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Biodiversity Recovery

Live Here Love Here Nature Recovery

The state of our natural world is alarming. A staggering 11% of 2,450 species assessed on the island of Ireland face the threat of extinction, endangering the biodiversity that gives our planet its unique character. This, in turn, poses a severe danger to our food security and the proper functioning of our ecosystems.

Thankfully, there is a lot we can do to halt this harmful trend. By utilising all of our garden and community spaces in the United Kingdom, we can create green corridors that provide the necessary resources for native flora and fauna to flourish. These areas, when cared for correctly, can offer essential food, shelter, and habitats, which would help bolster our wildlife population and ensure a healthy and thriving natural world.

How to Help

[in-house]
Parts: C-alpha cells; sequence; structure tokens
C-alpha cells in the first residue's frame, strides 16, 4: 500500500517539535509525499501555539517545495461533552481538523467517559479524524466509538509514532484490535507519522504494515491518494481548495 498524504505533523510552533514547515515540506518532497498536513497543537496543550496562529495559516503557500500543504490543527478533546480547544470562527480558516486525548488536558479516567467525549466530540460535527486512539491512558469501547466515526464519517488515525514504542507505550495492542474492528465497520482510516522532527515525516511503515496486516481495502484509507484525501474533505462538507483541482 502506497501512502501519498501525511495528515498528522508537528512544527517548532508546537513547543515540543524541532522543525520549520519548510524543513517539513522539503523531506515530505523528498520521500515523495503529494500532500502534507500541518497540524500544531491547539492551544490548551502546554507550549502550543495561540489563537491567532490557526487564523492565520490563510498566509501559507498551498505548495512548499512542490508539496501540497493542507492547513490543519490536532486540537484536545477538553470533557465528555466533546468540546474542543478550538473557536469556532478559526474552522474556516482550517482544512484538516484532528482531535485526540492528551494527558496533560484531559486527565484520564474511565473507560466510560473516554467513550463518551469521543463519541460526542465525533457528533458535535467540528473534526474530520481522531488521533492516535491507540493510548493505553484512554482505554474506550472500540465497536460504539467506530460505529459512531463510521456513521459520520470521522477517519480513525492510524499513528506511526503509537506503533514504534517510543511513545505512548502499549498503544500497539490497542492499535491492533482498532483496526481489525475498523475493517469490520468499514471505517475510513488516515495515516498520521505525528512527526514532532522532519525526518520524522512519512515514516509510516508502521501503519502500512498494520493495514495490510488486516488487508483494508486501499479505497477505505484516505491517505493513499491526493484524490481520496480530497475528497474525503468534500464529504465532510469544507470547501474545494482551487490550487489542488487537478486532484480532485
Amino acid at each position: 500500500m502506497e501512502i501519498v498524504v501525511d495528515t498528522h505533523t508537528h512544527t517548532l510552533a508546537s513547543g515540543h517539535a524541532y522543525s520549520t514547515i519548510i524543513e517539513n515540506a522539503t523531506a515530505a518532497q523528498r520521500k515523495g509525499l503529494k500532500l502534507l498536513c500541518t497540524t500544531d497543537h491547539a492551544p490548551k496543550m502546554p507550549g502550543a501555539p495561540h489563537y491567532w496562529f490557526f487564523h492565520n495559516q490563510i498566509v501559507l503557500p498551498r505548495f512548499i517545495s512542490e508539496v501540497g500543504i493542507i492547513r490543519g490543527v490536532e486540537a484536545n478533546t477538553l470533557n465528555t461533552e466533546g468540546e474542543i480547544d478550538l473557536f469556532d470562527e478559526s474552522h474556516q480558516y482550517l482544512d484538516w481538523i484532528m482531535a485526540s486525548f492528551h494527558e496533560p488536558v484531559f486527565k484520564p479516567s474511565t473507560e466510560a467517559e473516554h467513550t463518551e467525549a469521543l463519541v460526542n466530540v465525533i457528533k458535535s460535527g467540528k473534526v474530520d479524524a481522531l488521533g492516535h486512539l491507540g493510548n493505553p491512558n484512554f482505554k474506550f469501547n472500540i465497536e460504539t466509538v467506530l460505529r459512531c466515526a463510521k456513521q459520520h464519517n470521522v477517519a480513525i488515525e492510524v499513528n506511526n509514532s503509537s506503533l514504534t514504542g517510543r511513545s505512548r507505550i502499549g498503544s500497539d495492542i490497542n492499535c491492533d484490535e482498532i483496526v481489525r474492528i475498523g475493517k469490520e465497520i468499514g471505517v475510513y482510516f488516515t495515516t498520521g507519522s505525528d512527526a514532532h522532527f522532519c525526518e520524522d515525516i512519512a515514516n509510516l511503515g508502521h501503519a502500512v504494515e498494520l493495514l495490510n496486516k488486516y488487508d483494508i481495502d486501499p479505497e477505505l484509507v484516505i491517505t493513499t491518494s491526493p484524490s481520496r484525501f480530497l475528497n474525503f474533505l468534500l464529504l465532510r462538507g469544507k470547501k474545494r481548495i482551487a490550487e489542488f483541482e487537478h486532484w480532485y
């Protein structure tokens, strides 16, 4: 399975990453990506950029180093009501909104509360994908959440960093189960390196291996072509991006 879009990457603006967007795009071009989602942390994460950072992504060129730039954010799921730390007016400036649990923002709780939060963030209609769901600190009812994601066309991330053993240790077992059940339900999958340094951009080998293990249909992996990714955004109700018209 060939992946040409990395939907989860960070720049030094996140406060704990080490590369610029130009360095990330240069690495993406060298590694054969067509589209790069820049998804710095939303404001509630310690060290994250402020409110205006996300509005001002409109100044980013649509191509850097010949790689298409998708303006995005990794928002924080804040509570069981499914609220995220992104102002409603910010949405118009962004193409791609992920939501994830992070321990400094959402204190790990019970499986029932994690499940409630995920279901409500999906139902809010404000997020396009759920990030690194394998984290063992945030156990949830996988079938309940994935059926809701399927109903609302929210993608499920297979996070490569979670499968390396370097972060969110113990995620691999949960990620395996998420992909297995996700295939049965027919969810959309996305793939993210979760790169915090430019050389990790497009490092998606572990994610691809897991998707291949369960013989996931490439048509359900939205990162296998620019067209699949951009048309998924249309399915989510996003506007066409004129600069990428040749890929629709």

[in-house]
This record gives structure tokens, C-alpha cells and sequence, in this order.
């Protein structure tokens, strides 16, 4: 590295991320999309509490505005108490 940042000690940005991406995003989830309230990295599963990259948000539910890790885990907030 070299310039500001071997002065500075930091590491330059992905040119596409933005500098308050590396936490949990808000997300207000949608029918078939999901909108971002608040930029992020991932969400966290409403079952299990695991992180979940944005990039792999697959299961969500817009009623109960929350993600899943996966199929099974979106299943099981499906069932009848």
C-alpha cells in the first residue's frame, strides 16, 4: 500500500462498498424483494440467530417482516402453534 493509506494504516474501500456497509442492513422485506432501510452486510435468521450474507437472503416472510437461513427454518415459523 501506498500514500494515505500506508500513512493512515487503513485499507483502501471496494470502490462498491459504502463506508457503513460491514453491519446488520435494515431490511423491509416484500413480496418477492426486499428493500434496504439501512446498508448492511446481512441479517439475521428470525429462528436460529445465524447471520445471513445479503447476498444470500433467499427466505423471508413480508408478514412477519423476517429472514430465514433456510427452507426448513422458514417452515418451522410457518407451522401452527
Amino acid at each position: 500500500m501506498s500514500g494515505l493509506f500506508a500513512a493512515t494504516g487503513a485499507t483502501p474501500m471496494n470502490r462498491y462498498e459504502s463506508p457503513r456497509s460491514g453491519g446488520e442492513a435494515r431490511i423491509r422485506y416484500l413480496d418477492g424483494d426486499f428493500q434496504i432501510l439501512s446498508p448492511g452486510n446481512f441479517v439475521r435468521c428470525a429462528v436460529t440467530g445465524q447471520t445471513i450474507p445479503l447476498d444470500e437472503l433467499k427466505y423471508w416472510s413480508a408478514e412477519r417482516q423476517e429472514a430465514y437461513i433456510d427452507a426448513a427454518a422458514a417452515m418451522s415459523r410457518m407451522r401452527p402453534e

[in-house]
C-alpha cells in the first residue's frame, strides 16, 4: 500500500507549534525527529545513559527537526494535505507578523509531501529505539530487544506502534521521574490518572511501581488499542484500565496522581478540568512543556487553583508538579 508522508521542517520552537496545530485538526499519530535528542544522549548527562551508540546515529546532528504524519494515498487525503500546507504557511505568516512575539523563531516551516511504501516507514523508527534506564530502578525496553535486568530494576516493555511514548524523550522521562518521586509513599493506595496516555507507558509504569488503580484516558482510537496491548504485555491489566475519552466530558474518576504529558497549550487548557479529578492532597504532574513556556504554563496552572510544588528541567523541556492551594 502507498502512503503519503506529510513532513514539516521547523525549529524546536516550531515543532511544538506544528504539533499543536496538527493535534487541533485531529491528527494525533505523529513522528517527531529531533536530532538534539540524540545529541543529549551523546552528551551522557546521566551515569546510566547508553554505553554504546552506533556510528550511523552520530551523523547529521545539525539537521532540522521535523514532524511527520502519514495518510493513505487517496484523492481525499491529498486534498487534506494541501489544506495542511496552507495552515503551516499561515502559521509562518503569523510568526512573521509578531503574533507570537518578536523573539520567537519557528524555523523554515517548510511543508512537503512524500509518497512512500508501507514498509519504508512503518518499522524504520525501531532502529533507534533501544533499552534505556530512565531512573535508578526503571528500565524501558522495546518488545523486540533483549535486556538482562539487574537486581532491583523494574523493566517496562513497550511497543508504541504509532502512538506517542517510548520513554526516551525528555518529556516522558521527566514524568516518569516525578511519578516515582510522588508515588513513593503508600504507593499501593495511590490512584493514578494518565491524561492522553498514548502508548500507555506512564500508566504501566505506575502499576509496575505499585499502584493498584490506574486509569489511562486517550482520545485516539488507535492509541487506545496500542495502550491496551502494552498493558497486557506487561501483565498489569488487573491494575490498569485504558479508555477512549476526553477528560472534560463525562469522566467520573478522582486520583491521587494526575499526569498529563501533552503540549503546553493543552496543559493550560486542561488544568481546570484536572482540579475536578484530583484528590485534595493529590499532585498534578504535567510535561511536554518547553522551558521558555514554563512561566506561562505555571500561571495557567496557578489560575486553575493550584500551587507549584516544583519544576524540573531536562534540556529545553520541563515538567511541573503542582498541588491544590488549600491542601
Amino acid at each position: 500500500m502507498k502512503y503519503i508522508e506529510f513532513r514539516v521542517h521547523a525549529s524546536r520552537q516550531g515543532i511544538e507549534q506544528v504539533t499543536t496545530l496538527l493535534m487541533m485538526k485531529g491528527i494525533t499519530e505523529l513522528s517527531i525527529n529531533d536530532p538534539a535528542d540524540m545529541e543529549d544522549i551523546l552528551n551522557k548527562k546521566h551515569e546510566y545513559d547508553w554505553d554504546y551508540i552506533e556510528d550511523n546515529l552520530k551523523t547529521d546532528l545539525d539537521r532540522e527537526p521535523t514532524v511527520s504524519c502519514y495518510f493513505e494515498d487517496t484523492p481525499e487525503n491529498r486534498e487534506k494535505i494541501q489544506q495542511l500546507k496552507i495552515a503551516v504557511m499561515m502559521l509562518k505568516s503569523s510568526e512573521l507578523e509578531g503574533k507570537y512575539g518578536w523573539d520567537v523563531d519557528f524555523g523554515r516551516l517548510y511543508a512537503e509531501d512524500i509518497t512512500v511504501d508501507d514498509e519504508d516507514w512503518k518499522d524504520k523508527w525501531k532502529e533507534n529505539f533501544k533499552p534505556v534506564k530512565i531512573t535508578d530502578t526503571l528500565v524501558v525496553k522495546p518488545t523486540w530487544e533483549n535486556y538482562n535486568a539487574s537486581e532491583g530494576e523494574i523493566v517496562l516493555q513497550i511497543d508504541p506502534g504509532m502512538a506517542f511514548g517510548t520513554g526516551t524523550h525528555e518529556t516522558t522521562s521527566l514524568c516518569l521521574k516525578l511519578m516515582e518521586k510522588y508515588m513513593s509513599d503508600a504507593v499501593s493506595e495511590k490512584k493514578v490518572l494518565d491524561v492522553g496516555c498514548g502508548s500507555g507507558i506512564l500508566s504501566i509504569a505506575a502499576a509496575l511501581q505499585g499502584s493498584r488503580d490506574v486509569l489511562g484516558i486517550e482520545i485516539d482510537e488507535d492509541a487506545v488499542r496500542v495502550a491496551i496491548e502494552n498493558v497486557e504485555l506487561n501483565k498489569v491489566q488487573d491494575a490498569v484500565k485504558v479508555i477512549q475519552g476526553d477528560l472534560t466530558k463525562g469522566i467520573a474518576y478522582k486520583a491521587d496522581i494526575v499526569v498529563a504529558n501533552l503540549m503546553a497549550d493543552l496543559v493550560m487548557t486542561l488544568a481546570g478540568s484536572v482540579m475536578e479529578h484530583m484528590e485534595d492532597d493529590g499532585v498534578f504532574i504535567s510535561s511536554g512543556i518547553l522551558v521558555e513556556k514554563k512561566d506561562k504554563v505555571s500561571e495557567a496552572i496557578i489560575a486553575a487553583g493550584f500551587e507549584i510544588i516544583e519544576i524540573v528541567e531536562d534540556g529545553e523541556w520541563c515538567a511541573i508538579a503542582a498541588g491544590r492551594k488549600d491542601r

Check out the resources below to discover all the ways you can help to assist biodiversity recovery. For hints and tips on growing food, increasing biodiversity in small spaces, and much more, watch our helpful YouTube videos.

Resource Links

Useful Biodiversity Resources

 These resource links have been compiled by volunteer experts to signpost you to useful local organisations and suppliers.

Resource Links


Species ID Charts

Get to know local invertebrates with these fantastic ID Charts. Keep a record of what you spot to help biodiversity recovery.

Printable Charts

BIG Spring Clean

Homes for Wildlife

Access this useful 'How to Guide' to learn how to make your green space a welcoming home for all kinds of wildlife.

Guidance Info

Apply for a Grant

Live Here Love Here offers a range of grant schemes throughout the year that seek to enhance our local environment, reduce marine litter and pollinate school grounds and rural areas. Find out more here.

Get Involved

For further opportunities to put nature back on the path to health, have a look at other campaigns and programmes, such as Plantlife's No Mow May, and citizen-science initiatives like RSPB’s Big Garden Birdwatch, Butterfly Conservation's Big Butterfly Count, and Ulster Wildlife’s hedgehog surveys.